Ontario Premier Doug Ford ordered yet another set of restrictions Friday to try to curb the spread of the pandemic, but some of those measures ran into a firestorm of criticism, so much so that he had to reverse them.
Still, COVID-19 daily case counts in Ontario continue to sky rocket, reaching more than 4,000 a day over the weekend, and hospitals are filling up with COVID-19 patients. Ford admitted, the province is on the ropes.
“We’re losing the battle between the variants and the vaccines," Ford said. "We’re on our heels”
It has become an almost weekly increase in restrictions, as Ontario's government scrambles to contain the rapid spread of the third wave of the pandemic. The new measures come in response to intensive care units bursting to capacity.
"Over the next two weeks, it’s likely we will exceed 800. We are on track over the next two or three weeks to actually hit almost 1,000 patients in intensive care units. And unless we’re able to break that, we could actually see higher and higher levels," said Adalsteinn Brown, co-chair of Ontario’s Science Advisory Table.
That could also result in a protocol where health care professionals have to decide who gets a hospital bed and who doesn’t. Ford asked other provinces for health care resources, such as intensive care staff. He has also asked the federal government for more vaccines.
Ford’s new restrictions extend the state of emergency and the stay-at-home order for an additional 2-6 weeks. Ford said his government has few options left.
"‘We’ve implemented the strictest measures in all of North America and the difficult truth is every public health measure we have left comes with a massive cost to people and their lives," he said.
Ford went on to outline some of the new measures.
"Outdoor gatherings will now be strictly limited to members of your own household only. We’ll be closing all non-essnetial construction. We’re restricting all outdoor recreational amenities. We’re reducing capacity in big box retail even further to 25%. We’re setting up checkpoints at all interprovincial borders," he said.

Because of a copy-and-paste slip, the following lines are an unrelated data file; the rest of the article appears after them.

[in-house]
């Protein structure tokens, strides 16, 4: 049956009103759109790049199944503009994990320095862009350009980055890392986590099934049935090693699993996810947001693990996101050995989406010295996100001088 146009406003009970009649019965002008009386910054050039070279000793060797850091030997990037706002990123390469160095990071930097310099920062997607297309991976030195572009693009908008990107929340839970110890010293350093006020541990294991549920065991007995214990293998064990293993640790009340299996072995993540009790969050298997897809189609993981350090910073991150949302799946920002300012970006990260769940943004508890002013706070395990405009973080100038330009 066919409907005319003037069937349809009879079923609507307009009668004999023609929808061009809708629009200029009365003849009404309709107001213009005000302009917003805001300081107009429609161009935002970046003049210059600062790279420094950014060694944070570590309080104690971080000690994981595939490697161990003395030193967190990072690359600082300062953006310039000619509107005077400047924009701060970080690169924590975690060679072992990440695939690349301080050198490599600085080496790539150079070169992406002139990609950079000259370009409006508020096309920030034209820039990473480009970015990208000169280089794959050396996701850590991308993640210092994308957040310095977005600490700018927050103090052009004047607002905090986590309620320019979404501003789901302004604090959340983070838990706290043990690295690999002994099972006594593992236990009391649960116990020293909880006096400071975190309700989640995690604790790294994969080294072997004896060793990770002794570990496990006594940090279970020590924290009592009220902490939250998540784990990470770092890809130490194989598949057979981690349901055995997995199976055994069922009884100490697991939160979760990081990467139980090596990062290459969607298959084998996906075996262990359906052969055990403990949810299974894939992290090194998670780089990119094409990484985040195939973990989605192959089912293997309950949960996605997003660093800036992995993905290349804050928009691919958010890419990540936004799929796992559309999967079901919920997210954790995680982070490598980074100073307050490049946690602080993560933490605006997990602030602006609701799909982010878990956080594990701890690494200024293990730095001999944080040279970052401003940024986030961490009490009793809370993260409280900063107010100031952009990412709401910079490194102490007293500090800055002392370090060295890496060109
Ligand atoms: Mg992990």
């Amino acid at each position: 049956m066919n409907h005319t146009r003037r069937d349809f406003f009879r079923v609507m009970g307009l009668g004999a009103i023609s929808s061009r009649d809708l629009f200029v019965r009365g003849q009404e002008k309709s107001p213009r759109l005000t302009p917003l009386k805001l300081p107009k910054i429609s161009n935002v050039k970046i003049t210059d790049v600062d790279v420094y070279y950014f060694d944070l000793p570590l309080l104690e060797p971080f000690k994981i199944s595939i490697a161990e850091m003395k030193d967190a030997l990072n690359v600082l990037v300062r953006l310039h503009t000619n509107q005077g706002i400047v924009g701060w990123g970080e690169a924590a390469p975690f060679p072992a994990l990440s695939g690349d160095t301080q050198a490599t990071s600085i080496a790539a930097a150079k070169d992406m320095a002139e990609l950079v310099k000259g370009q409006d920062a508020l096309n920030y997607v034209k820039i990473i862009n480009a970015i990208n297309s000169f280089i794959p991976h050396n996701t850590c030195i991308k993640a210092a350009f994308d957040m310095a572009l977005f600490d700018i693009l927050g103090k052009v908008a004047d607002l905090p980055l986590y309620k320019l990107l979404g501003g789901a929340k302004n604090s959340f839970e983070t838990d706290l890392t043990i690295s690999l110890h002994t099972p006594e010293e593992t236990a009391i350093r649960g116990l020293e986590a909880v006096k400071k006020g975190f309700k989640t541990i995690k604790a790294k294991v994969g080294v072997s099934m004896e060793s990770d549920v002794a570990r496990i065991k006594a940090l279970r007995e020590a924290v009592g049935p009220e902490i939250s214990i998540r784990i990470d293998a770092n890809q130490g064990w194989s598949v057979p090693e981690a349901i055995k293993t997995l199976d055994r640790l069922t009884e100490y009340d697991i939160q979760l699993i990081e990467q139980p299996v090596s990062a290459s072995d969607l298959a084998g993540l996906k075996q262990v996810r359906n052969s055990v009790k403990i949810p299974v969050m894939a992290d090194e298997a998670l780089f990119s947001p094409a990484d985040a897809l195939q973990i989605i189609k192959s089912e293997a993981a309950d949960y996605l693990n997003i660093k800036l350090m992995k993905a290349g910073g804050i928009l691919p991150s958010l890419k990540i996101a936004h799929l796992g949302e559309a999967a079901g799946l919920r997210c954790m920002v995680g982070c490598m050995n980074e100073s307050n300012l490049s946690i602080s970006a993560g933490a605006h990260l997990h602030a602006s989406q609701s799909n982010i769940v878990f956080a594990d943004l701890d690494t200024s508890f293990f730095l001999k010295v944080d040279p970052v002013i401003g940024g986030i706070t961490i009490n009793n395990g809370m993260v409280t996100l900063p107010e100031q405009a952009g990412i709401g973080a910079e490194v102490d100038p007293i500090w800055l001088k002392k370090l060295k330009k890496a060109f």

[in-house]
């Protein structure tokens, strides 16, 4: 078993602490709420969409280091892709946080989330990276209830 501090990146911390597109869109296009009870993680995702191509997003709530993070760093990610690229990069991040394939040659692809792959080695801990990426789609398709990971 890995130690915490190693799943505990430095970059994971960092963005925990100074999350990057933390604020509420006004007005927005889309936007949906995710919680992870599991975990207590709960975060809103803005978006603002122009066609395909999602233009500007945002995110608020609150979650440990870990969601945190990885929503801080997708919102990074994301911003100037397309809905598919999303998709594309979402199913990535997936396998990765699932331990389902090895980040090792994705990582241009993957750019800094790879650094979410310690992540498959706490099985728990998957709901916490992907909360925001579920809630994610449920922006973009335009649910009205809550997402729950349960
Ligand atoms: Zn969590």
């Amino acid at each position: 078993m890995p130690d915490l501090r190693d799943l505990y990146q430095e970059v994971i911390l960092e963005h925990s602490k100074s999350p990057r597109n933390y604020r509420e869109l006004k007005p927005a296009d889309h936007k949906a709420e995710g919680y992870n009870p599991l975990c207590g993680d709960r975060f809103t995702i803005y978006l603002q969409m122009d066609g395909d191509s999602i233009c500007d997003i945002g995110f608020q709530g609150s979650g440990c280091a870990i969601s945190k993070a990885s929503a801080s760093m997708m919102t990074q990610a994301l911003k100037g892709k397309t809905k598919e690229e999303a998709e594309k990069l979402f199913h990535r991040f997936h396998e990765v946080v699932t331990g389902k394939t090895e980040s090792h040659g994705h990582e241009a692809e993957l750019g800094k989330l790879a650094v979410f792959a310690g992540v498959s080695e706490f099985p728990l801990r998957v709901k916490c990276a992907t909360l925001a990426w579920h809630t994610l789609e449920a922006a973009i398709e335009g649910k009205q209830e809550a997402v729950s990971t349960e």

Ford said he also wants the federal government in Ottawa to tighten up Canada’s international borders.
"We’re currently facing the devastating consequences of COVID variants that entered Canada through our borders at the start of this year. We need to do more to stop other, even deadlier variants from getting into Canada," he said.
Ford also announced sweeping new powers for police across the province to stop people and vehicles to ask why they were not observing the stay-at-home order. But within hours of that announcement, several police forces, including Toronto’s, said they would not enforce that order and civil libertarians threatened legal action, arguing the move was unconstitutional.
By Saturday, Ford had walked back that measure and said immunization efforts would be refocused to those neighborhoods where there are "hot spots."
He still faces sharp criticism, mainly from health care professionals, who say the measures fall short -- again.
"The role of government is to protect the citizens and keep them safe. And right now, human lives and public health have to take priority over the economy," said Dr. Kali Barrett, a critical care physician in Toronto.
Barrett and other doctors said there must be paid sick leave benefits, so workers who are sick can stay home instead of being forced to go to work to feed their families.